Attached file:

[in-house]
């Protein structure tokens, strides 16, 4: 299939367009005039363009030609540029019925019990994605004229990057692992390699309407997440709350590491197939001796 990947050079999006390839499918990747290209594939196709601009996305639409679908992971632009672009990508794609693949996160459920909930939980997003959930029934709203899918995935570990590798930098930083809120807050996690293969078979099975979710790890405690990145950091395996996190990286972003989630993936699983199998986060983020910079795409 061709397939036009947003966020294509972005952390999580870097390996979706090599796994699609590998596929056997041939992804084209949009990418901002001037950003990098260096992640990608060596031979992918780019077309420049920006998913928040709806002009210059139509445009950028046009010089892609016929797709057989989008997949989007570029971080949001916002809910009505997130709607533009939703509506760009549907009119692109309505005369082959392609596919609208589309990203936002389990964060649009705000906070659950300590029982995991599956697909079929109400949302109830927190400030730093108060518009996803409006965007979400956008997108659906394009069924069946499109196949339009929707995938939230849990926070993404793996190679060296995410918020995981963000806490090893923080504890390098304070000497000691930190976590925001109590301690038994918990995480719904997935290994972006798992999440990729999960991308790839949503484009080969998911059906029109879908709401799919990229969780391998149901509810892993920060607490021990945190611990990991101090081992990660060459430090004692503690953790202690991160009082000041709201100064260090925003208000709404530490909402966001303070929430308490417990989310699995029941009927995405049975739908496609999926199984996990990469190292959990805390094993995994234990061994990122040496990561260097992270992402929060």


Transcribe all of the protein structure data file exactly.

[in-house]
């Protein structure tokens, strides 16, 4: 299939367009005039363009030609540029019925019990994605004229990057692992390699309407997440709350590491197939001796 990947050079999006390839499918990747290209594939196709601009996305639409679908992971632009672009990508794609693949996160459920909930939980997003959930029934709203899918995935570990590798930098930083809120807050996690293969078979099975979710790890405690990145950091395996996190990286972003989630993936699983199998986060983020910079795409 061709397939036009947003966020294509972005952390999580870097390996979706090599796994699609590998596929056997041939992804084209949009990418901002001037950003990098260096992640990608060596031979992918780019077309420049920006998913928040709806002009210059139509445009950028046009010089892609016929797709057989989008997949989007570029971080949001916002809910009505997130709607533009939703509506760009549907009119692109309505005369082959392609596919609208589309990203936002389990964060649009705000906070659950300590029982995991599956697909079929109400949302109830927190400030730093108060518009996803409006965007979400956008997108659906394009069924069946499109196949339009929707995938939230849990926070993404793996190679060296995410918020995981963000806490090893923080504890390098304070000497000691930190976590925001109590301690038994918990995480719904997935290994972006798992999440990729999960991308790839949503484009080969998911059906029109879908709401799919990229969780391998149901509810892993920060607490021990945190611990990991101090081992990660060459430090004692503690953790202690991160009082000041709201100064260090925003208000709404530490909402966001303070929430308490417990989310699995029941009927995405049975739908496609999926199984996990990469190292959990805390094993995994234990061994990122040496990561260097992270992402929060």